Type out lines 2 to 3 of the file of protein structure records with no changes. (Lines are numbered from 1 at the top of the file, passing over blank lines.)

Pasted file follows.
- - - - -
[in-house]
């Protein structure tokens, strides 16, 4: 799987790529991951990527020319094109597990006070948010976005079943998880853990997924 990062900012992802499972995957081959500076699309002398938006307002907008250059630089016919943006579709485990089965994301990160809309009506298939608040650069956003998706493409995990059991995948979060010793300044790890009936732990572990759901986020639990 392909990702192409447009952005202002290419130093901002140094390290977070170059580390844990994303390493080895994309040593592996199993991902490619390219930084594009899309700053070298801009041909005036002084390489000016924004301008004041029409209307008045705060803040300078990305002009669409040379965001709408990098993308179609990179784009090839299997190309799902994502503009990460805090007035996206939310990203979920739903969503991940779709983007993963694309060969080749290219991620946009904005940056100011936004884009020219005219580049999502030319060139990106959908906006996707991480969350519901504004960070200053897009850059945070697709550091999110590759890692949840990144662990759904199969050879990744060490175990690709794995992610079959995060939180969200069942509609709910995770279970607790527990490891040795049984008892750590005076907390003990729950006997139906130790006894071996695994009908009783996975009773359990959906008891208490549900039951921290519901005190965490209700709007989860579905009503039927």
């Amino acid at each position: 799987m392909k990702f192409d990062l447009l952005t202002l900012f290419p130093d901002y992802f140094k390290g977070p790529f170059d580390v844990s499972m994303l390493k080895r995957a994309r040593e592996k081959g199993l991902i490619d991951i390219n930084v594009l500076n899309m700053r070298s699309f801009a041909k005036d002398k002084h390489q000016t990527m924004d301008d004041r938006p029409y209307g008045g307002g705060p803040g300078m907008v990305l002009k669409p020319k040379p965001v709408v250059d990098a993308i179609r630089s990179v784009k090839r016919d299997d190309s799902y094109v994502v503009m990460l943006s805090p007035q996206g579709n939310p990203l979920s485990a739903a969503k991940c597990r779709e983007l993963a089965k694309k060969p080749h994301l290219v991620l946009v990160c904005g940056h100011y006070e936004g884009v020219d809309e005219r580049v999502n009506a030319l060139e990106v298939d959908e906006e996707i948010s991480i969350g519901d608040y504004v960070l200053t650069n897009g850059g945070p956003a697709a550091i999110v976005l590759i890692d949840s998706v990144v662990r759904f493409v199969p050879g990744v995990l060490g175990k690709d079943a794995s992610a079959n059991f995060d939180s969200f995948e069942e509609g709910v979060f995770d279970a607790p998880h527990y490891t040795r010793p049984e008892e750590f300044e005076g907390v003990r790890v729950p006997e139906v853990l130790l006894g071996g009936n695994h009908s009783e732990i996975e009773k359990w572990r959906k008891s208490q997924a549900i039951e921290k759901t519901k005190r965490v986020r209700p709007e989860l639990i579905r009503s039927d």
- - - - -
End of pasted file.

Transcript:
């Protein structure tokens, strides 16, 4: 799987790529991951990527020319094109597990006070948010976005079943998880853990997924 990062900012992802499972995957081959500076699309002398938006307002907008250059630089016919943006579709485990089965994301990160809309009506298939608040650069956003998706493409995990059991995948979060010793300044790890009936732990572990759901986020639990 392909990702192409447009952005202002290419130093901002140094390290977070170059580390844990994303390493080895994309040593592996199993991902490619390219930084594009899309700053070298801009041909005036002084390489000016924004301008004041029409209307008045705060803040300078990305002009669409040379965001709408990098993308179609990179784009090839299997190309799902994502503009990460805090007035996206939310990203979920739903969503991940779709983007993963694309060969080749290219991620946009904005940056100011936004884009020219005219580049999502030319060139990106959908906006996707991480969350519901504004960070200053897009850059945070697709550091999110590759890692949840990144662990759904199969050879990744060490175990690709794995992610079959995060939180969200069942509609709910995770279970607790527990490891040795049984008892750590005076907390003990729950006997139906130790006894071996695994009908009783996975009773359990959906008891208490549900039951921290519901005190965490209700709007989860579905009503039927």
């Amino acid at each position: 799987m392909k990702f192409d990062l447009l952005t202002l900012f290419p130093d901002y992802f140094k390290g977070p790529f170059d580390v844990s499972m994303l390493k080895r995957a994309r040593e592996k081959g199993l991902i490619d991951i390219n930084v594009l500076n899309m700053r070298s699309f801009a041909k005036d002398k002084h390489q000016t990527m924004d301008d004041r938006p029409y209307g008045g307002g705060p803040g300078m907008v990305l002009k669409p020319k040379p965001v709408v250059d990098a993308i179609r630089s990179v784009k090839r016919d299997d190309s799902y094109v994502v503009m990460l943006s805090p007035q996206g579709n939310p990203l979920s485990a739903a969503k991940c597990r779709e983007l993963a089965k694309k060969p080749h994301l290219v991620l946009v990160c904005g940056h100011y006070e936004g884009v020219d809309e005219r580049v999502n009506a030319l060139e990106v298939d959908e906006e996707i948010s991480i969350g519901d608040y504004v960070l200053t650069n897009g850059g945070p956003a697709a550091i999110v976005l590759i890692d949840s998706v990144v662990r759904f493409v199969p050879g990744v995990l060490g175990k690709d079943a794995s992610a079959n059991f995060d939180s969200f995948e069942e509609g709910v979060f995770d279970a607790p998880h527990y490891t040795r010793p049984e008892e750590f300044e005076g907390v003990r790890v729950p006997e139906v853990l130790l006894g071996g009936n695994h009908s009783e732990i996975e009773k359990w572990r959906k008891s208490q997924a549900i039951e921290k759901t519901k005190r965490v986020r209700p709007e989860l639990i579905r009503s039927d």